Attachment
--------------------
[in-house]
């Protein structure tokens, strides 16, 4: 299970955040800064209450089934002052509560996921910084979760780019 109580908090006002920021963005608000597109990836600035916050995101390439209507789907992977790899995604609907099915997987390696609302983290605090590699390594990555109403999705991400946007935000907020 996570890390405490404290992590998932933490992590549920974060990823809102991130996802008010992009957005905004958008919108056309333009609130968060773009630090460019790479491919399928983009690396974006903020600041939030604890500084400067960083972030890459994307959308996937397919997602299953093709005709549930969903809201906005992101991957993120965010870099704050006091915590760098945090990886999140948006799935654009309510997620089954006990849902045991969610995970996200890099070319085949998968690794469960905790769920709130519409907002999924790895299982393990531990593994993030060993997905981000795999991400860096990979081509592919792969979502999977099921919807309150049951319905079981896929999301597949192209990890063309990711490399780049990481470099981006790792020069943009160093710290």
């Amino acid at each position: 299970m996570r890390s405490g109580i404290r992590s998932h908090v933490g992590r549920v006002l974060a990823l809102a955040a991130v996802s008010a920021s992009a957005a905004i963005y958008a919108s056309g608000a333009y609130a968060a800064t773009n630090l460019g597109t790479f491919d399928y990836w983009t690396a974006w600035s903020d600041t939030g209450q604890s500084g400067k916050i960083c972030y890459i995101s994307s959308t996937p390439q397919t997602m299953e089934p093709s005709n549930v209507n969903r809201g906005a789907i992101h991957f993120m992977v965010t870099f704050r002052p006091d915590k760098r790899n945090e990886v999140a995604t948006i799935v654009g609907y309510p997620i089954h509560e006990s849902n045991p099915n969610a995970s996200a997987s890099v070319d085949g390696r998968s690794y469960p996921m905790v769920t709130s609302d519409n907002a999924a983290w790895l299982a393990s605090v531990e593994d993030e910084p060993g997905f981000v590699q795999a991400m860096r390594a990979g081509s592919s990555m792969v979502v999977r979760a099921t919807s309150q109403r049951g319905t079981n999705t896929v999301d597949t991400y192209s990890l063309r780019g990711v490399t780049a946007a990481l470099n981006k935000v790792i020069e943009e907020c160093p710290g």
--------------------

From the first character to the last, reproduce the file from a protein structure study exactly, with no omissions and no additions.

[in-house]
């Protein structure tokens, strides 16, 4: 299970955040800064209450089934002052509560996921910084979760780019 109580908090006002920021963005608000597109990836600035916050995101390439209507789907992977790899995604609907099915997987390696609302983290605090590699390594990555109403999705991400946007935000907020 996570890390405490404290992590998932933490992590549920974060990823809102991130996802008010992009957005905004958008919108056309333009609130968060773009630090460019790479491919399928983009690396974006903020600041939030604890500084400067960083972030890459994307959308996937397919997602299953093709005709549930969903809201906005992101991957993120965010870099704050006091915590760098945090990886999140948006799935654009309510997620089954006990849902045991969610995970996200890099070319085949998968690794469960905790769920709130519409907002999924790895299982393990531990593994993030060993997905981000795999991400860096990979081509592919792969979502999977099921919807309150049951319905079981896929999301597949192209990890063309990711490399780049990481470099981006790792020069943009160093710290």
């Amino acid at each position: 299970m996570r890390s405490g109580i404290r992590s998932h908090v933490g992590r549920v006002l974060a990823l809102a955040a991130v996802s008010a920021s992009a957005a905004i963005y958008a919108s056309g608000a333009y609130a968060a800064t773009n630090l460019g597109t790479f491919d399928y990836w983009t690396a974006w600035s903020d600041t939030g209450q604890s500084g400067k916050i960083c972030y890459i995101s994307s959308t996937p390439q397919t997602m299953e089934p093709s005709n549930v209507n969903r809201g906005a789907i992101h991957f993120m992977v965010t870099f704050r002052p006091d915590k760098r790899n945090e990886v999140a995604t948006i799935v654009g609907y309510p997620i089954h509560e006990s849902n045991p099915n969610a995970s996200a997987s890099v070319d085949g390696r998968s690794y469960p996921m905790v769920t709130s609302d519409n907002a999924a983290w790895l299982a393990s605090v531990e593994d993030e910084p060993g997905f981000v590699q795999a991400m860096r390594a990979g081509s592919s990555m792969v979502v999977r979760a099921t919807s309150q109403r049951g319905t079981n999705t896929v999301d597949t991400y192209s990890l063309r780019g990711v490399t780049a946007a990481l470099n981006k935000v790792i020069e943009e907020c160093p710290g």